T.R. Hummer

March 8, 2015 Hummer T.R.



They lay the old woman in the back seat of a car,

propped her there with pillows, packed

Necessities in the trunk. They drove through the town

where she’d lived for ninety years, passing

Banked azaleas, flags, an old bigot walking a dog,

the church parking lot of smoking slag, a street

Of shacks where children threw stones at a mangy cat.

They stopped at the clinic, where a nurse came out

With her injection. She would drift to the distant city

on a riptide of chemistry. Never to return

Seemed nothing. Never again faded in some oceanic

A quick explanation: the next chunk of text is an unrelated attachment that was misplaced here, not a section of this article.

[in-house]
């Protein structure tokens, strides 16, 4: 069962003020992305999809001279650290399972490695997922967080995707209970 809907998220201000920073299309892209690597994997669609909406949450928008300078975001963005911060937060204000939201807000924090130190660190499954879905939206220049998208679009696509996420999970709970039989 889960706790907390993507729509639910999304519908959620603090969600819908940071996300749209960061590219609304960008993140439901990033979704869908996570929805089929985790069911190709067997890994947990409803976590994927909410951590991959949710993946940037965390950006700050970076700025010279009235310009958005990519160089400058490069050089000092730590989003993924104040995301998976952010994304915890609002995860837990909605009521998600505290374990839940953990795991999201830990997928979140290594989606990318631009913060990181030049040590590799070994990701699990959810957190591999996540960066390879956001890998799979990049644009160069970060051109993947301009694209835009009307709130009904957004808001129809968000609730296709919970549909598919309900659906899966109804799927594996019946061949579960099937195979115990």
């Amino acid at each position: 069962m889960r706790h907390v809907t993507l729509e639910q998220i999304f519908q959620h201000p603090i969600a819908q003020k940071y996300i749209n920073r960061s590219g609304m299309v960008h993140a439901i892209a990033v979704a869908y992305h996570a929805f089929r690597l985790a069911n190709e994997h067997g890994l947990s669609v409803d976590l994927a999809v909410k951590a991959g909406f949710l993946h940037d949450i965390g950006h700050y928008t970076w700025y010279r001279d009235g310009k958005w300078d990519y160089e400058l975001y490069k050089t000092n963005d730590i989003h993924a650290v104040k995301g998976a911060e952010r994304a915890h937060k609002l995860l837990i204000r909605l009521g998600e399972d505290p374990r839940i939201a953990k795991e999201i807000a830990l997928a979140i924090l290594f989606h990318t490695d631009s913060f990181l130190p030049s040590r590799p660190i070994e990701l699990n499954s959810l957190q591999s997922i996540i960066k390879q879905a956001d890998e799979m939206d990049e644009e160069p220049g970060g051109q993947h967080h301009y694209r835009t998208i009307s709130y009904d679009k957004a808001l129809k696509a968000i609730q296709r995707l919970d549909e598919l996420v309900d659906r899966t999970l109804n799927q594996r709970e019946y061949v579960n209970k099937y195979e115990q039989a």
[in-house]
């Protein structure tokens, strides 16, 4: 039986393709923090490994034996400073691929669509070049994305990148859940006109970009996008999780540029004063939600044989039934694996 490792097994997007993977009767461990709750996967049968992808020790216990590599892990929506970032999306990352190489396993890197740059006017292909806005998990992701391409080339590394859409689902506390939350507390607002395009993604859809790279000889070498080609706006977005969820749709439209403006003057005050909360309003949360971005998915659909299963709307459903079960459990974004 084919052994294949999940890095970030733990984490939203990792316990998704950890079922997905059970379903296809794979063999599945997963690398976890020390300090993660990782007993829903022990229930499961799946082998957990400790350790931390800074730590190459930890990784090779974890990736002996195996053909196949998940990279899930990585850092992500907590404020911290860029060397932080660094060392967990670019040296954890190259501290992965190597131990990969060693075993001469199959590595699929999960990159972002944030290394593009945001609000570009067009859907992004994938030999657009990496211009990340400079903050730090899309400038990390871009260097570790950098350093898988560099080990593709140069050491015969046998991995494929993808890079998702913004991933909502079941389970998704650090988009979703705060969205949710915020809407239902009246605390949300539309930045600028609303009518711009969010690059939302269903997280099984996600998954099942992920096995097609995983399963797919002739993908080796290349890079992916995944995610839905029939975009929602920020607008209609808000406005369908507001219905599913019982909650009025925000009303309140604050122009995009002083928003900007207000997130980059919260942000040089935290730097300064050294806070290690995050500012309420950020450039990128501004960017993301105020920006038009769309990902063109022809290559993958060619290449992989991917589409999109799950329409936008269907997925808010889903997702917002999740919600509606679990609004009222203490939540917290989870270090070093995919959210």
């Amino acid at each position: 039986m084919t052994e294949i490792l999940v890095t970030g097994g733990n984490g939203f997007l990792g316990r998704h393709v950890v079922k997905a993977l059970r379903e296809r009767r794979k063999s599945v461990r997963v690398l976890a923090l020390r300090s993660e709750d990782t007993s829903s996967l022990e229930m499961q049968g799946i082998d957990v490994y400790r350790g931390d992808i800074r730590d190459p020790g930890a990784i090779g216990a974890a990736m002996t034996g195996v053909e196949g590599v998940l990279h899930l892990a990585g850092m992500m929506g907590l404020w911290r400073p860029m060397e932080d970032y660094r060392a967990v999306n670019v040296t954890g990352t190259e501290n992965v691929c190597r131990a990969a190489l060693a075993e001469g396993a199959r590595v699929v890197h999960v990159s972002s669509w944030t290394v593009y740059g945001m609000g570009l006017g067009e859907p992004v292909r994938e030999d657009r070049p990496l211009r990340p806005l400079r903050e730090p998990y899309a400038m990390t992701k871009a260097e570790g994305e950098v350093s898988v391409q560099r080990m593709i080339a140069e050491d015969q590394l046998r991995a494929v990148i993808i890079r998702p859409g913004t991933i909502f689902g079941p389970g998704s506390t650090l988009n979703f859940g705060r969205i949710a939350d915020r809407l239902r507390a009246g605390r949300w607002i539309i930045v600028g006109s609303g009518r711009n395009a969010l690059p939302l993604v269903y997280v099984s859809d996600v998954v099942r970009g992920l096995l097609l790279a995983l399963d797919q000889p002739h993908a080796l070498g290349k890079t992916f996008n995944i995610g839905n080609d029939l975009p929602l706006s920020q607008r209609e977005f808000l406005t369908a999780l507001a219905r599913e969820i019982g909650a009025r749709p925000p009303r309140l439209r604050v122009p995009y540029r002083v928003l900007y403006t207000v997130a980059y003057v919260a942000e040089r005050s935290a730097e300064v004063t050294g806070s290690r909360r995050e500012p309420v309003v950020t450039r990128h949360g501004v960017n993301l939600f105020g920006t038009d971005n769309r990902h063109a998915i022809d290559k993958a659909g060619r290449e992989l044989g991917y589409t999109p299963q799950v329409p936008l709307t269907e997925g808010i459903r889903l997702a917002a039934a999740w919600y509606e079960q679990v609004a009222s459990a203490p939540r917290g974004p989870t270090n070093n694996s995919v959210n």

false recollection. What mattered now was the journey,

The horizon of unknown, shining buildings, the blaze

of hecatombs touched off in memory of the great departed,

The painless angels with their so far unmapped cruelties.

R. Hummer’s most recent books of poetry are After the Afterlife (Acre Books) and three linked volumes, Ephemeron, Skandalon, and Eon (LSU Press). Former editor-in-chief of The Kenyon Review, of The New England Review, and of The Georgia Review, he received a Guggenheim Foundation fellowship in poetry, a NEA Individual Artist Grant in Poetry, the Richard Wright Award for Artistic Excellence, the Hanes Poetry Prize, and the Donald Justice Award in Poetry. He lives in Cold Spring, NY.